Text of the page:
Only nine years later, the view has changed dramatically: in the top 10 banks five are Chinese: China Merchants Bank, China Citic Bank, ICBC, and China Construction (nos. 1-4), Bank of Communications (no.6), and three Brazilian banks: Itau Unibanco (no. 5), Bradesco (no. 7) and Banco do Brasil (no. 9). The former giants of banking have sunk. Goldman Sachs now sits at no. 22 on the list and JP Morgan Chase at 31. While the Wall Street banks dropped massively in value, the Chinese banks doubled their value in 2009. “The result of the turbulence is the dramatic shift in the financial center of gravity,” concludes the Financial Times.

A large proportion of these banks, like Banco do Brasil and three of the Chinese banks, are state-owned, an interesting Copernican twist to this financial adjustment away from the capitalist nucleus which had its base in the United States. To complete the picture, it is necessary to look at the vulnerability of countries regarding their public and private debt and their GDP (gross domestic product), as tabled by LEAP (the European Laboratory of Political Anticipation) in December 2009. In first place in terms of vulnerability is Iceland, followed closely by various smaller Baltic and Eastern European states, Greece in fifth place, and Spain in sixth. In ninth and tenth places are Great Britain and the United States, where the federal debt is dangerously close to 100% of GDP. In the United States, the combined private and public debt is triple the annual GDP. If these countries had been South American, they would have defaulted on their sovereign debt, and some analysts predict that this eventuality is not far off.

… Pricewaterhouse Coopers released figures that indicate a dramatic twist on the global stage. It predicts that in 2020, the G7 (the United States, Japan, France, Germany, the UK, Italy, and Canada) will have an economic weight equal to that of the emerging nations, recently christened the E7: China, India, Brazil, Russia, Mexico, Indonesia, and Turkey.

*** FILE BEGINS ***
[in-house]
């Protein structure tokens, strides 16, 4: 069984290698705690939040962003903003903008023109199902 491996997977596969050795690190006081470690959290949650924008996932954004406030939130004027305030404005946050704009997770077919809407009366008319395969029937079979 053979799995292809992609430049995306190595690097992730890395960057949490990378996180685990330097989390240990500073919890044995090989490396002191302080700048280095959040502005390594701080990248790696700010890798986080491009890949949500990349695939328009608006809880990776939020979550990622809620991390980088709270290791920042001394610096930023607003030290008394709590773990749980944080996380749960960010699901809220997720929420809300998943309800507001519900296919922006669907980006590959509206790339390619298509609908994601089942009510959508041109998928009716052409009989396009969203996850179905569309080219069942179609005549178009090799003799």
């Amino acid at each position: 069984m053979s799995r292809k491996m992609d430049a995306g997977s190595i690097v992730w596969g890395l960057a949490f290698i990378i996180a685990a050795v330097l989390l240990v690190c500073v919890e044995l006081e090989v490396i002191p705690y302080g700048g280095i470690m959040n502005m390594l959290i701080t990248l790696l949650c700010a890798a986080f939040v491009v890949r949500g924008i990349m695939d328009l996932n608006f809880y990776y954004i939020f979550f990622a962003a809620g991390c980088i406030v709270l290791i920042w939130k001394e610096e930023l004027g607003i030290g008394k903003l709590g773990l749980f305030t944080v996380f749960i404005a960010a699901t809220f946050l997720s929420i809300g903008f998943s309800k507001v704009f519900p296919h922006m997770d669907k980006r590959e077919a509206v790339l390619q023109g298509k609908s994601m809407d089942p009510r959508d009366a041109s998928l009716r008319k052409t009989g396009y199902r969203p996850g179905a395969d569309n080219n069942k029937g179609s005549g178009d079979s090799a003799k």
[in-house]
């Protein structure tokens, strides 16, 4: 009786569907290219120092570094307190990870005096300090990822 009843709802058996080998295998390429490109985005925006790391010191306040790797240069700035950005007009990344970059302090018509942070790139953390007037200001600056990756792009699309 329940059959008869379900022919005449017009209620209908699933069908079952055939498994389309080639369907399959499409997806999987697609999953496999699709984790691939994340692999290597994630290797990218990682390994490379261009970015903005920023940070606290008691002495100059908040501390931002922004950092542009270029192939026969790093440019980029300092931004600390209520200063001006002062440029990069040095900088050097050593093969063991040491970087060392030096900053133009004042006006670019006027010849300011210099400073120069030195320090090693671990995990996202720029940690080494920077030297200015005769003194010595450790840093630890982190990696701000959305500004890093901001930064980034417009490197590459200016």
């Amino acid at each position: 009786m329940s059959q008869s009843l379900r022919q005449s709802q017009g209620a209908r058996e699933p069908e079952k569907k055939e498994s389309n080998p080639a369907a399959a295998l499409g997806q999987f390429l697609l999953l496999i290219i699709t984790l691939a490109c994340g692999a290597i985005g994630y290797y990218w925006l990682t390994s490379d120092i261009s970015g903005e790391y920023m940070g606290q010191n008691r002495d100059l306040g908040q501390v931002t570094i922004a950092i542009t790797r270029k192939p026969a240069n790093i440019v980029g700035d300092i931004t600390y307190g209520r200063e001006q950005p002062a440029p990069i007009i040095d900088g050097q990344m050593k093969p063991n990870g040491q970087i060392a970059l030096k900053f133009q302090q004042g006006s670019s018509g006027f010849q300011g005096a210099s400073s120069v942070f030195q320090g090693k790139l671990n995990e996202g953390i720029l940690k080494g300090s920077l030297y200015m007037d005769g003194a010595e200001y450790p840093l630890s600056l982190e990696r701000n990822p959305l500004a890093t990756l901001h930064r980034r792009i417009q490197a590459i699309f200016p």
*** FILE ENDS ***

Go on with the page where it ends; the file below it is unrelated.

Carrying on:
In this global power reshuffling, Brazil is very well positioned. Its enviable situation in terms of energy self-sufficiency, due to possessing large untapped reserves of both oil and uranium, makes it unique in the global superpower game.

Brazil has the sixth-largest uranium reserves in the world, and this figure relates to only the 25% of Brazilian territory that has been surveyed. Once the reserves in the basin of Santos are adequately calculated, it is estimated Brazil will own one of the five largest oil reserves in the world (more than 50 billion barrels). Brazilian multinational companies are already some of the biggest in the world …

The Brazilian Development Bank, BNDES, has been playing its cards close to its chest in favor of Brazilian capitalism. It is the largest development bank in the world, and has “transformed itself into the most powerful tool for the restructuring of Brazilian capitalism.”* … Lula’s government has pushed a policy that “ensures the active participation of the state in the building of new global players in a wide range of economic activity.”